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Vaccines Prevent Disease
titled "How Do Vaccines Work?"
a glance: Parents are constantly concerned
about the health and safety of their children
and they take many steps to protect them.
These preventive measures range from child-proof
door latches to child safety seats. In
the same respect, vaccines work to safeguard
children from illnesses and death caused
by infectious diseases. Vaccines protect
children by helping prepare their bodies
to fight often serious, and potentially,
Most vaccine-preventable diseases are caused by
germs that are called “viruses”
or “bacteria.” Vaccines to help
prevent these diseases generally contain weakened
or killed viruses or bacteria specific to the
disease. Vaccines help your body recognize
and fight these germs and protect you each
time you come in contact with someone who is
sick with any of these diseases.
are a series of steps that your body goes through
in fighting these diseases:
vaccine is given by a shot (influenza vaccine
may be given by a nasal spray).
the next few weeks the body makes antibodies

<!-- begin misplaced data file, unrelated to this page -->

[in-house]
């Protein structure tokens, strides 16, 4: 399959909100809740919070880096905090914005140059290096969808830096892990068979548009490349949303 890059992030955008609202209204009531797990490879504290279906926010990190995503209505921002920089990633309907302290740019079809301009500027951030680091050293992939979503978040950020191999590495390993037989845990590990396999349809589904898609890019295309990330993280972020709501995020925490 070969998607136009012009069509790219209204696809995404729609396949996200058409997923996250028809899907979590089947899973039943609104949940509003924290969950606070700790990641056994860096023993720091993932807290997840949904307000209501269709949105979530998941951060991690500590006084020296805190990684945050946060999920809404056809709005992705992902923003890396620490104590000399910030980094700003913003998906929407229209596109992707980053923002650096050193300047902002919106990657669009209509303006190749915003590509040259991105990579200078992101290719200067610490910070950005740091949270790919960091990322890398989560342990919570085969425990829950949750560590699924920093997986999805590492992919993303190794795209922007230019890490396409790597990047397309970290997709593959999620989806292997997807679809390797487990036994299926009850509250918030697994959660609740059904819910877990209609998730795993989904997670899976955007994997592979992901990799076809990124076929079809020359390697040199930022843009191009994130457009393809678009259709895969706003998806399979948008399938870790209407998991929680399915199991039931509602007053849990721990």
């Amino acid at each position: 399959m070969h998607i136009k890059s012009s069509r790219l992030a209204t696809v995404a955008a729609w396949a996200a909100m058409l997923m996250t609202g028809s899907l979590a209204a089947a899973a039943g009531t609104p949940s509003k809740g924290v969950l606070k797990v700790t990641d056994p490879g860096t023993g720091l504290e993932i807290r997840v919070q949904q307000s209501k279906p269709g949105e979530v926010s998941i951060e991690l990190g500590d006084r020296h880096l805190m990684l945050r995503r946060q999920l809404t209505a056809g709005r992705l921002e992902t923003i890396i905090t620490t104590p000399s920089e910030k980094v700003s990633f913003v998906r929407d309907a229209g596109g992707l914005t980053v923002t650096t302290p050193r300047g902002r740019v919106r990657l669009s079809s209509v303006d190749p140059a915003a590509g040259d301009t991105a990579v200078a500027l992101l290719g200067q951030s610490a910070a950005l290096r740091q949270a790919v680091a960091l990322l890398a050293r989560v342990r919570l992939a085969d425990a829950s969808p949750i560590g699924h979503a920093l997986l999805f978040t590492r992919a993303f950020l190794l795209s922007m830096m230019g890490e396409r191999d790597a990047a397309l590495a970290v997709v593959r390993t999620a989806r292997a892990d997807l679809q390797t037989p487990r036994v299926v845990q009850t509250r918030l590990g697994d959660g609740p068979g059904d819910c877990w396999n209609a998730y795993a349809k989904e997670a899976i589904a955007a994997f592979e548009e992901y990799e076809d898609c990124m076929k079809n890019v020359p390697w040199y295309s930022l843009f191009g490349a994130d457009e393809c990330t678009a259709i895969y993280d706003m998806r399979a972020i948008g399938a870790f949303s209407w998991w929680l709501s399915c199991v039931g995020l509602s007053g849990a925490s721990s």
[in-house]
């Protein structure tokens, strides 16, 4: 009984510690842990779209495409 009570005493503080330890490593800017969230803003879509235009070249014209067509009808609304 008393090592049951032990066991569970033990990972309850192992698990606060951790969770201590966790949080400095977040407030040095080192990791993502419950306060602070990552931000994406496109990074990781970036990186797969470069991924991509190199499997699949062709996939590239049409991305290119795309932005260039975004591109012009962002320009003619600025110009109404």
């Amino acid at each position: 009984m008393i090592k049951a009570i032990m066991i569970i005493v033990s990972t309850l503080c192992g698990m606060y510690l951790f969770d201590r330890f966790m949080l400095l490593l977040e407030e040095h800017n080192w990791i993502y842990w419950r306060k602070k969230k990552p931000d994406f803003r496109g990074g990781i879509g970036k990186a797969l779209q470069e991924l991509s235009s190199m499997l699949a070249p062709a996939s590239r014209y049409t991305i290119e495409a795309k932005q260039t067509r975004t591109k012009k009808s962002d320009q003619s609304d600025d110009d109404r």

and memory cells against the weakened or
dead germs in the vaccine.
antibodies can fight the real disease germs
if the person is exposed to the germs and
they invade the body. The antibodies will
help destroy the germs and the person will
not become ill.
and memory cells stay on guard in the body
for years after the vaccination to safeguard
it from the real disease germs.
vaccines are given to babies and young children,
but some are needed throughout your lifetime
to make sure you stay protected. This protection
is called immunity. Vaccines
are an important and safe way to keep you healthy.
Immunizing individual children
also helps to protect the health of our community.
People who cannot be vaccinated will be less
likely to be exposed to disease germs that can
be passed around by unvaccinated children. Immunization
also prevents disease outbreaks.
Why are vaccines important?
newborn babies are immune to many diseases
because they have antibodies passed from their
mothers. However, this immunity only lasts
a year or less. Further, most young children
do not have maternal immunity from whooping
cough, polio, hepatitis B, or Haemophilus influenzae
If your child
is not vaccinated and is exposed to a disease
germ, the child’s body may not be strong enough
to fight the disease. Before vaccines, many
children died of
diseases vaccines prevent, like whooping
cough, measles, and polio. Those germs still
exist today, but children are now protected
by vaccines and so we do not see these diseases
For more information
- Contact the
National Immunization Program, CDC:
National Immunization Hotline:
English (800) 232-2522 or Spanish (800) 232-0233
- Visit the
Every Child by Two website: